It’s funny how items from collections, coming from different donors and eras, occasionally overlap. Last year, Doug Brockhouse and his wife of St. Louis donated a set of papers related to the Weir family of Muhlenberg County. The collection revolves around a prosperous agricultural and merchant family that exerted quite an influence in nineteenth and early-twentieth century Greenville. The collection includes a noteworthy travel account of James Weir’s trip from South Carolina to Tennessee in 1798-1799, ante bellum and Civil War correspondence, and Edward R. Weir Sr.’s declaration of Muhlenberg County’s support of the Union. The collection also contains a little over thirty photographs, chiefly of the Weir family and allied families. One of the latter is of Edward Rumsey Wing (shown here), who was a cousin of Edward R. Weir, Jr.
Edward Rumsey Wing was born in Owensboro, Kentucky in 1843 to Samuel M. Wing and Emily (Weir) Wing. He became a lawyer and at the age of 29 was named the U.S. Ambassador to Ecuador, at the time the youngest ambassador ever appointed. He served for four years before he died on 5 October 1874 in Quito while still in service. Interestingly, through his wife Louise Scott, Wing was related to the Green family of Grayson County. The Manuscripts unit in Library Special Collections owns a significant collection of Green family papers. In this collection are several letters that Wing wrote to Green and Scott family members back in Kentucky.
In one of those letters Rumsey, as he was called, wrote about an 1870 earthquake that he and Louise experienced in Quito. With the skills of a poet, Wing described the event: “It was ten o‘clock and Louise had gone to sleep on a sofa over a ‘Cornhill Magazine’ while I was lying on the bed reading a law book and deeply interested, which I presume kept me from fully appreciating the situation at the first shiver of the earth I could still hear voices in the street and then a heavy heel went clanging by over the resonating sidewalk. The white light of the moonlight enwrapped the houses and the hill and [provided a] silvery kiss on our windows. All at once there was a sudden silence that I now remember first attracted my attention, & the very night seemed to hold its breath as if waiting, listening, terror-stricken at the coming shock. The next moment it struck me that the bed curtains were stirred as if by a strong wind. Still I did not think of the dreaded ‘temblor’ until in a flash I heard groans, screams and prayers issuing from every direction – our own servants running across the courtyard with loud outcries for “El Senor Ministre’ – and the bed trembled as if in the grasp of some fierce giant.”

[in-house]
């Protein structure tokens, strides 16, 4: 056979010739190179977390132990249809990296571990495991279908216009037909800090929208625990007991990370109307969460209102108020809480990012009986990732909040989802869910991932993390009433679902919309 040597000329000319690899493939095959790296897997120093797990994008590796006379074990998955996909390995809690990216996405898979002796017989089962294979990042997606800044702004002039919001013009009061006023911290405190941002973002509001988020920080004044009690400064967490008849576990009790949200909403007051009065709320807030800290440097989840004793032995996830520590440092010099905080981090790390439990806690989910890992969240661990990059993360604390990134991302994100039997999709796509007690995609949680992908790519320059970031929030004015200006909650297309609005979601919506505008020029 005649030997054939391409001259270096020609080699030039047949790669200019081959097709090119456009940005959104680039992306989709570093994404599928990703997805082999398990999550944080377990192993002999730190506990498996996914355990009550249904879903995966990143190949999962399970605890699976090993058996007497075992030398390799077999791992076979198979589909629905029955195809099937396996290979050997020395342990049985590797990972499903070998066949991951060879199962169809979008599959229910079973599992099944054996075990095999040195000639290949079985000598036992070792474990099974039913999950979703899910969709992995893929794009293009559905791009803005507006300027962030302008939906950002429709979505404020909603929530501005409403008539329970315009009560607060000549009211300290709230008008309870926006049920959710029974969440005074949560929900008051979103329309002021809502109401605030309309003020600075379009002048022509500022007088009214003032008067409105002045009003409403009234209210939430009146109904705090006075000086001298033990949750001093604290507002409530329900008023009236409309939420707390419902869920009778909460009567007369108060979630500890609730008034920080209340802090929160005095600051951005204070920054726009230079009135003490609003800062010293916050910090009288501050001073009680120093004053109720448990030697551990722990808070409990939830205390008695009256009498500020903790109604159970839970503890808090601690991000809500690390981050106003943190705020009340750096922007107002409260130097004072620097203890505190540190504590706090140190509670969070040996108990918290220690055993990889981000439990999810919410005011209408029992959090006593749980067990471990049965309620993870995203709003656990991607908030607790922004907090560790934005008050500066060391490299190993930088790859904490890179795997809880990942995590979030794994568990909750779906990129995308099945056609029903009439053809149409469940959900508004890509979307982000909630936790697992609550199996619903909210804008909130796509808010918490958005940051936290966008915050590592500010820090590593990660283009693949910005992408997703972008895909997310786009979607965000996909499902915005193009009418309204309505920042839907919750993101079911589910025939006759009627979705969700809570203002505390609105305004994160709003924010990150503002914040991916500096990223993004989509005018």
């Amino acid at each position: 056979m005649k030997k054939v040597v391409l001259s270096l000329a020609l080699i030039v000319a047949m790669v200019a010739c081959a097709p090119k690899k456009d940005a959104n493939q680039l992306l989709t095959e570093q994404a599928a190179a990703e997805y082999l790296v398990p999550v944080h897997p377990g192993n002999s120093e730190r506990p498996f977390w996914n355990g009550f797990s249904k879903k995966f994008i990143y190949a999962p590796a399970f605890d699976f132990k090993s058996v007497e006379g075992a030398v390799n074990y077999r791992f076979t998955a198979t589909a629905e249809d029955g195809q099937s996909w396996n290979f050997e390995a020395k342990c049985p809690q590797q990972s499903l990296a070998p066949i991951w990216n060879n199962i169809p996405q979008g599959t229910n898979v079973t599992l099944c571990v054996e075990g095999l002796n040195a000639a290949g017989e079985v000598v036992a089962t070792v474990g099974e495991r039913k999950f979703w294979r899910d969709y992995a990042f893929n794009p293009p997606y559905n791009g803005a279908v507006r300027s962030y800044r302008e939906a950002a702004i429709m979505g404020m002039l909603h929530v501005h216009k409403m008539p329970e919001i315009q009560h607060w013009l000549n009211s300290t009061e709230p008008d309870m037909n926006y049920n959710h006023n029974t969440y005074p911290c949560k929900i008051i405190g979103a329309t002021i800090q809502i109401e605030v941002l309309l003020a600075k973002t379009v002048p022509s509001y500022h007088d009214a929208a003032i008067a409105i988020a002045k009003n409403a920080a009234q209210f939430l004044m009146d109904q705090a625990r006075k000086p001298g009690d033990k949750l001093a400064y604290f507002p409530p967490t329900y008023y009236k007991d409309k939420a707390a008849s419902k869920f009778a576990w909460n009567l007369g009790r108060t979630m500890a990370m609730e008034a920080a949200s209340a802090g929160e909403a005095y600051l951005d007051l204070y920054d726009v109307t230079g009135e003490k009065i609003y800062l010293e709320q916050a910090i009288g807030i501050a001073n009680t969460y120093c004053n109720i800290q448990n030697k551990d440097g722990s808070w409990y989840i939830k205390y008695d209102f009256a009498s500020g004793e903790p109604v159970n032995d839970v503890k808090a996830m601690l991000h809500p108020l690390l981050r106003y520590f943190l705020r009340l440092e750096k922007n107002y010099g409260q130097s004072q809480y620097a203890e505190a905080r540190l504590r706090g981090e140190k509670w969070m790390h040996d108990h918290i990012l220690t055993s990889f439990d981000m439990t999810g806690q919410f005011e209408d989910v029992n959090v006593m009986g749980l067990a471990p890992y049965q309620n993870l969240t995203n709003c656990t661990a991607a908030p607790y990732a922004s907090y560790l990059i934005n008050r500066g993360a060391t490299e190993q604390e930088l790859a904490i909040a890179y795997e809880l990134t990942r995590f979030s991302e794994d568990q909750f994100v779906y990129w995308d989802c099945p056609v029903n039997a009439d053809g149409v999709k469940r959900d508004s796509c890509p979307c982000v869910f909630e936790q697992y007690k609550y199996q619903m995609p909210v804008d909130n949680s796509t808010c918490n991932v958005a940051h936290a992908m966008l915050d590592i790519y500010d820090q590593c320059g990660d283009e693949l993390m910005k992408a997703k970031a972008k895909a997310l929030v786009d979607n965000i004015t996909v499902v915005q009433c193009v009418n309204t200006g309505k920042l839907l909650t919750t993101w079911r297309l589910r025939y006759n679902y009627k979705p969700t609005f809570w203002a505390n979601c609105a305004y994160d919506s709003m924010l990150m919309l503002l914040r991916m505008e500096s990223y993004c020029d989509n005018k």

“I recall then the queer jingle of the windows,” Wing continued, “and their latches, & springing up felt the room with its ‘six foot’ walls reeling like a beaten ship at sea. Glancing from the window at the moonlit street I could see many people on their knees & many prostrate on their faces, praying most fervently, whilst loud above all other sounds, I could distinctly catch the cry of ‘El Temblor, El Temblor.’” After a contemplative night, Wing summarized his reaction to the event: “The most disagreeable thing in connection with an earthquake like a battle is really ‘after it is over.’ Then one begins to realize what an infinitesimal atom he is, and not only himself but all men and all nations and all the ambitions of life and all the absorbing interests which we so untiringly & eagerly pursue, — in the face of these tremendous convulsions. These terrible forces of nature, these awful agencies, so bitterly dreaded and so little understood, & of their supreme ruler and controller…Why should helpless man be thus made the unwilling sport of misfortune – or of superior power & wisdom & goodness?”